The 4 C's of Diamonds: How to Use Them to Choose the Best Diamond

The 4 C's of Diamonds: How to Use Them to Choose the Best Diamond

April 03, 2019

Buying a diamond is an exciting process. Whether you’re proposing or are buying a diamond piece for your birthstone (don’t forget — April’s birthstone is diamond!), there are many reasons to buy and wear a new diamond.
Since diamonds are one of the most exquisite stones, it’s easy to be confused about quality and grading lingo.
When diamond shopping, it’s essential to know what to look for and understand quality as well as rarity. The best way to do this is by learning about the 4 C’s, or color, cut, clarity, and carat.
Here are the 4 C’s of diamonds and how to use them when shopping for a new diamond. Around the globe, this universal language describes diamond quality.

Carat

You often hear phrases such as “a 5-carat diamond” or “a 2-carat diamond.” But what do these phrases mean? They identify the carat size of a diamond. A carat is a measurement of weight and it’s an indicator of the overall diamond size.
In short, the larger the size, or larger the carat, the more value the diamond holds. In addition, larger carat diamonds are rarer than smaller carat diamonds.

Cut

The reason a diamond looks brilliant is because of its cut. When the diamond reflects white light you will be able to see the brightness of the diamond, which is also considered it's brilliance. The way white light travels through the diamond disperses it into a variety of spectral colors. When you rock and tilt the diamond, look for red, blue, yellow or orange flashes which is called "fire". Specific cuts attract more light than other cuts, hitting the diamond perfectly to maximize its beauty.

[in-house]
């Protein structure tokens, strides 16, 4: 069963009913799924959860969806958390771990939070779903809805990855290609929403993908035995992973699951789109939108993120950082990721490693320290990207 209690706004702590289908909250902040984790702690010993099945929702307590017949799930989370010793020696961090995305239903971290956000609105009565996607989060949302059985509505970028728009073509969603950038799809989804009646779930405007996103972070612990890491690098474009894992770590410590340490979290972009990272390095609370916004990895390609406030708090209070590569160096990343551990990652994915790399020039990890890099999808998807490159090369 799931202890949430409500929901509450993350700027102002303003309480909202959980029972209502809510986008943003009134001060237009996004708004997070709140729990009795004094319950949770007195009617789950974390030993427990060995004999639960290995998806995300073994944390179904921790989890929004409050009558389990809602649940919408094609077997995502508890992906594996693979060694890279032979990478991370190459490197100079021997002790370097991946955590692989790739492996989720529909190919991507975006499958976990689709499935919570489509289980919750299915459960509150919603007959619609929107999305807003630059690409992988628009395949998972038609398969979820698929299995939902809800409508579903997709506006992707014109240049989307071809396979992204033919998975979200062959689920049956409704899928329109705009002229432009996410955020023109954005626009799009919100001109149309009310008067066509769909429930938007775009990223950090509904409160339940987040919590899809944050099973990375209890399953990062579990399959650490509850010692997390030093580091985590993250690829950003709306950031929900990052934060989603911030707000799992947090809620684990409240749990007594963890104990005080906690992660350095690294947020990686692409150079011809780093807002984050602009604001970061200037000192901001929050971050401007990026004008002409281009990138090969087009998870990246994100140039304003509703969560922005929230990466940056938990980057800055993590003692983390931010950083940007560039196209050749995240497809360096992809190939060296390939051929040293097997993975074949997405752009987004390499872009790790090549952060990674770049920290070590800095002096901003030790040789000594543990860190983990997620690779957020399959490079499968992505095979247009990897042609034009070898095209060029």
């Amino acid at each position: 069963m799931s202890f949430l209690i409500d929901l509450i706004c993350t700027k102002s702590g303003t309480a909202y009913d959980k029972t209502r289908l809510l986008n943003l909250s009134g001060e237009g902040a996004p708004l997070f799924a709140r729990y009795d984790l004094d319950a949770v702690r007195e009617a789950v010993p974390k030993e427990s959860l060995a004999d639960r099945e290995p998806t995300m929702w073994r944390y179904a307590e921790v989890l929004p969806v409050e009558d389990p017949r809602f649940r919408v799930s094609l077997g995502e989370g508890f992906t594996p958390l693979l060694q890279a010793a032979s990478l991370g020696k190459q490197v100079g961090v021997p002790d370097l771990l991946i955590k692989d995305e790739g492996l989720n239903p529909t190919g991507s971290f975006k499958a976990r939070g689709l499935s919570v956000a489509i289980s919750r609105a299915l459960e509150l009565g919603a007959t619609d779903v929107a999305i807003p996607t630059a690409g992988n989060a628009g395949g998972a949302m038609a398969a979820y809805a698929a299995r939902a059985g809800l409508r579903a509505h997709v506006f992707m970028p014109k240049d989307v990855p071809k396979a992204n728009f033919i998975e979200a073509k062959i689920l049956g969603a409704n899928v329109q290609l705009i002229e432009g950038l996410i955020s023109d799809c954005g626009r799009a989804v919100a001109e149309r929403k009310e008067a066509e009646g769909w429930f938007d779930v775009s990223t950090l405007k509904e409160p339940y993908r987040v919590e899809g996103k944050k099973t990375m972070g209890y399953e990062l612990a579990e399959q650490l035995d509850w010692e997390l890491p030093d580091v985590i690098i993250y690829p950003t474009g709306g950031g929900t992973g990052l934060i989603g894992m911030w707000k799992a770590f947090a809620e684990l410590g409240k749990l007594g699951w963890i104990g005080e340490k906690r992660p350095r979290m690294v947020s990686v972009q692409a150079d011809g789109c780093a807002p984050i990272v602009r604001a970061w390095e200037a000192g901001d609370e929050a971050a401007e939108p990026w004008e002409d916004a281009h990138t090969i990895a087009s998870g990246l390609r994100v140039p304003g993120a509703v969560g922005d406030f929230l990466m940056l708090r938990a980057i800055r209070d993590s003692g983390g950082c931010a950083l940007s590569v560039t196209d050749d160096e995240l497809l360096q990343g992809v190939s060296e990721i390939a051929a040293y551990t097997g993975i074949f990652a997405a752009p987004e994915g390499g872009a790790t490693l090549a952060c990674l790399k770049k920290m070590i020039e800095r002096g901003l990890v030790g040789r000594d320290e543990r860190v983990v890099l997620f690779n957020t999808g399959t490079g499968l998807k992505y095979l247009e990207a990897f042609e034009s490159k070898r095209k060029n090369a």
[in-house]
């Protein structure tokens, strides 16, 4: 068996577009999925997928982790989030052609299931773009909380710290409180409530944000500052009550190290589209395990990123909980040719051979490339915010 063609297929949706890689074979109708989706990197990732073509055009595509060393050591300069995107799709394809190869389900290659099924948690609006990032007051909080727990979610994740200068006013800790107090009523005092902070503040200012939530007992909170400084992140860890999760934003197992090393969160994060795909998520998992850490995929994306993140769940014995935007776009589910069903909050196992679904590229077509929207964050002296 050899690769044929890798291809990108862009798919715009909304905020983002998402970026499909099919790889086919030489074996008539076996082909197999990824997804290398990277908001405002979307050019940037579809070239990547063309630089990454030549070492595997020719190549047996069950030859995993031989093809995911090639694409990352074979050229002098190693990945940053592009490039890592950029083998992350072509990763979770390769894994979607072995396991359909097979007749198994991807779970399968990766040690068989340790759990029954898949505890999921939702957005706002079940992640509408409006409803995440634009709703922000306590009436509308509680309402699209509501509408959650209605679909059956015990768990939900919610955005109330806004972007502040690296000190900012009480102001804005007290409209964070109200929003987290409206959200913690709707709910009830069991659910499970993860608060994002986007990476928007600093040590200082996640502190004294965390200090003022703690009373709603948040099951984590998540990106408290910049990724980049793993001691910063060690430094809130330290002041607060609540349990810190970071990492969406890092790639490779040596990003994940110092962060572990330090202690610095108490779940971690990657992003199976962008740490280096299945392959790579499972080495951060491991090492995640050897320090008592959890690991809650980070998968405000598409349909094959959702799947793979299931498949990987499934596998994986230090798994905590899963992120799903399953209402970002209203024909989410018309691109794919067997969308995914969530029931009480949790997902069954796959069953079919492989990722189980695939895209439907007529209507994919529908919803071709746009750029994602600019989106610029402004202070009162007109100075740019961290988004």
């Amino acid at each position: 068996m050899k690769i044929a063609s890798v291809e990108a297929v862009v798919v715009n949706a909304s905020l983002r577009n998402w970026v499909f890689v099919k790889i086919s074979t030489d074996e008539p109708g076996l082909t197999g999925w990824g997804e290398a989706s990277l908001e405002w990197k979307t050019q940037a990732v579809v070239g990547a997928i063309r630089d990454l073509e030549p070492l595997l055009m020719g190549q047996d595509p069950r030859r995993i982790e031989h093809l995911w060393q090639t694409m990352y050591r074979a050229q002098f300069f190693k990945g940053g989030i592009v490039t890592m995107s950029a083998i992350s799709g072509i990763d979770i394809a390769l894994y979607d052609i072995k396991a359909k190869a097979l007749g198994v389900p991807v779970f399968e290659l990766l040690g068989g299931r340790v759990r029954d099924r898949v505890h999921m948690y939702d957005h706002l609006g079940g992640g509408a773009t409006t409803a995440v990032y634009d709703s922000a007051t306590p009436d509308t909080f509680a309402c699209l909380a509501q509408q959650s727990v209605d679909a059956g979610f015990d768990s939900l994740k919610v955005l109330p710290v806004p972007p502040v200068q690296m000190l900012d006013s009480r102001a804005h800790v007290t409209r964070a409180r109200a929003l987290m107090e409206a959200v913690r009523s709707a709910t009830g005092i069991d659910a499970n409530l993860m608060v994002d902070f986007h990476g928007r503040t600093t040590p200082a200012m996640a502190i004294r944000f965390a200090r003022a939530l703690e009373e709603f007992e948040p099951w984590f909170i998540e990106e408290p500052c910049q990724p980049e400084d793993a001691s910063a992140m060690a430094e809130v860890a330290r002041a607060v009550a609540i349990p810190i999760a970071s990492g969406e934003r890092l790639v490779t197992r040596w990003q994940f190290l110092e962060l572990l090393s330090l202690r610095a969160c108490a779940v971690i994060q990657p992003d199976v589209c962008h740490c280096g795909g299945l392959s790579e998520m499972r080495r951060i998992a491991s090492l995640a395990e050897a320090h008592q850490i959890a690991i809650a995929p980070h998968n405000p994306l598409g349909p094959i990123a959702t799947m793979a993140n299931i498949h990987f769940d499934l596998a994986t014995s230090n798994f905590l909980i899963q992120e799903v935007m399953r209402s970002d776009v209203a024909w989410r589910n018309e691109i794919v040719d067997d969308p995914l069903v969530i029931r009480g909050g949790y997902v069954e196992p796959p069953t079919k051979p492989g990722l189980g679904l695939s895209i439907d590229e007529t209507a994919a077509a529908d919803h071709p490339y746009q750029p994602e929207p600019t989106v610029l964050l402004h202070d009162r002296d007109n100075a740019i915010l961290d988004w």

Only standard round brilliant cut diamonds have an actual cut grade assigned to them (from an accredited laboratory) which range from poor to excellent. Poor cuts cause light to leak out of the diamond, making the diamond look lifeless. Scintillation and pattern play a role, look for the reflections to appear balanced and even with the spots of light that flash. Also, look for a crisp, sharp contrast with no distracting dark areas.
How do you know if a diamond is well cut? It’s hard for a consumer to see the difference. The best advice is taking a few diamonds you want to buy and compare them side-by-side. Choose the one that has the strongest sparkle.

Color

Higher-end diamonds look whiter with little to no color leaking in. Lower-quality diamonds have more color in them, specifically yellow and brown.  
The Gemological Institute of America, or GIA, has a useful diamond color classification chart.
The diamonds receive a letter grade, ranging from D to Z. The letter D means the diamond is colorless, Z means the diamond is light yellow or brown. Use this chart when selecting a diamond. Letter D through F is the most rare and valuable, this range is considered "colorless". The "near colorless" range, which is G through J, is considered by many people to be very desirable. The best thing to do is compare different color diamonds side by side.

Clarity

All diamonds have imperfections, known as inclusions. Think of them as birthmarks — as the diamond grows, they develop unique characteristics, either internal (inclusions), or external (blemishes). These inclusions affect a diamond’s clarity.
The highest quality diamonds have less inclusions. In other words, the highest quality diamonds have better clarity since the inclusions aren’t clouding or blocking the diamond’s natural shine.
Clarity is graded by magnifying the diamond (with either a loupe or microscope) by 10 times and viewing the inclusions. When grading a diamond's clarity, the gemologist evaluates the size, nature, position, color or relief, and quantity of the inclusions. To see more details about the clarity scale, please visit: https://www.gia.edu/gia-about/4cs-clarity
Now that you know the 4 C’s of diamonds, are you ready to buy a diamond? Since no two diamonds will ever look the same (even if they're graded identical), it is always best to have the guidance of a trusted jeweler. If you’re located in the Tampa Bay area, contact Johnston Jewelers.